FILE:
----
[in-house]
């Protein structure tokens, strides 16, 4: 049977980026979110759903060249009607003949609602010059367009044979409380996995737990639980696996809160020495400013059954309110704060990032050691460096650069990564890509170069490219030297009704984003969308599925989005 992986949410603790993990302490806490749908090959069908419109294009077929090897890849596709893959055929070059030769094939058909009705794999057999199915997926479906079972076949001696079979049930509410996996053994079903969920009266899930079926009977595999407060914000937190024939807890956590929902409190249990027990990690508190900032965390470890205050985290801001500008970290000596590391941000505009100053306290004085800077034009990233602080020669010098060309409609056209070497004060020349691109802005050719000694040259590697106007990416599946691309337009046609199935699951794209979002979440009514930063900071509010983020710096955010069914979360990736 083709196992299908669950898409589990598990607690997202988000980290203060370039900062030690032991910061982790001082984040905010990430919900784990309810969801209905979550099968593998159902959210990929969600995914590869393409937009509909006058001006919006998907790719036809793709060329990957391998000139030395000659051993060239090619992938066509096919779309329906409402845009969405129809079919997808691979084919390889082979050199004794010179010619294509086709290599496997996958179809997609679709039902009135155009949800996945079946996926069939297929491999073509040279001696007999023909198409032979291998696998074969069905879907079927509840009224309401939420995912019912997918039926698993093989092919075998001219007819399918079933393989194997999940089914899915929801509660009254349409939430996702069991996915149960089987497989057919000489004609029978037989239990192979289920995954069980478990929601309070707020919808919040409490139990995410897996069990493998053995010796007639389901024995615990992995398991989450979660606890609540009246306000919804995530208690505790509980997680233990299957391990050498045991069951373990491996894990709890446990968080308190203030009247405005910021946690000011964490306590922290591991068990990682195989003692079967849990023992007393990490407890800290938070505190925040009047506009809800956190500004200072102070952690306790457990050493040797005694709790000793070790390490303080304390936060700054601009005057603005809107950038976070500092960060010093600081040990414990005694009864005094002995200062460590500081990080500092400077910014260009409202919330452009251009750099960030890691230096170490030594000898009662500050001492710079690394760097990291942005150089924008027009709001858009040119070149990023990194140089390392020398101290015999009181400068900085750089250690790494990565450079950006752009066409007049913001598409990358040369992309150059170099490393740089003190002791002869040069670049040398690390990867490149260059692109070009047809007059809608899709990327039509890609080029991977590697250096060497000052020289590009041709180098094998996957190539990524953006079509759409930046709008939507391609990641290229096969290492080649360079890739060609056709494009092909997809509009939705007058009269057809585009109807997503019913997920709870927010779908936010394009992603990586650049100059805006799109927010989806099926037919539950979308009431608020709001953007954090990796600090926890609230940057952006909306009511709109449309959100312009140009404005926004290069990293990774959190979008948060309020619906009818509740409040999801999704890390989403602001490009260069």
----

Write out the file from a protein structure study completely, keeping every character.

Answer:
[in-house]
């Protein structure tokens, strides 16, 4: 049977980026979110759903060249009607003949609602010059367009044979409380996995737990639980696996809160020495400013059954309110704060990032050691460096650069990564890509170069490219030297009704984003969308599925989005 992986949410603790993990302490806490749908090959069908419109294009077929090897890849596709893959055929070059030769094939058909009705794999057999199915997926479906079972076949001696079979049930509410996996053994079903969920009266899930079926009977595999407060914000937190024939807890956590929902409190249990027990990690508190900032965390470890205050985290801001500008970290000596590391941000505009100053306290004085800077034009990233602080020669010098060309409609056209070497004060020349691109802005050719000694040259590697106007990416599946691309337009046609199935699951794209979002979440009514930063900071509010983020710096955010069914979360990736 083709196992299908669950898409589990598990607690997202988000980290203060370039900062030690032991910061982790001082984040905010990430919900784990309810969801209905979550099968593998159902959210990929969600995914590869393409937009509909006058001006919006998907790719036809793709060329990957391998000139030395000659051993060239090619992938066509096919779309329906409402845009969405129809079919997808691979084919390889082979050199004794010179010619294509086709290599496997996958179809997609679709039902009135155009949800996945079946996926069939297929491999073509040279001696007999023909198409032979291998696998074969069905879907079927509840009224309401939420995912019912997918039926698993093989092919075998001219007819399918079933393989194997999940089914899915929801509660009254349409939430996702069991996915149960089987497989057919000489004609029978037989239990192979289920995954069980478990929601309070707020919808919040409490139990995410897996069990493998053995010796007639389901024995615990992995398991989450979660606890609540009246306000919804995530208690505790509980997680233990299957391990050498045991069951373990491996894990709890446990968080308190203030009247405005910021946690000011964490306590922290591991068990990682195989003692079967849990023992007393990490407890800290938070505190925040009047506009809800956190500004200072102070952690306790457990050493040797005694709790000793070790390490303080304390936060700054601009005057603005809107950038976070500092960060010093600081040990414990005694009864005094002995200062460590500081990080500092400077910014260009409202919330452009251009750099960030890691230096170490030594000898009662500050001492710079690394760097990291942005150089924008027009709001858009040119070149990023990194140089390392020398101290015999009181400068900085750089250690790494990565450079950006752009066409007049913001598409990358040369992309150059170099490393740089003190002791002869040069670049040398690390990867490149260059692109070009047809007059809608899709990327039509890609080029991977590697250096060497000052020289590009041709180098094998996957190539990524953006079509759409930046709008939507391609990641290229096969290492080649360079890739060609056709494009092909997809509009939705007058009269057809585009109807997503019913997920709870927010779908936010394009992603990586650049100059805006799109927010989806099926037919539950979308009431608020709001953007954090990796600090926890609230940057952006909306009511709109449309959100312009140009404005926004290069990293990774959190979008948060309020619906009818509740409040999801999704890390989403602001490009260069």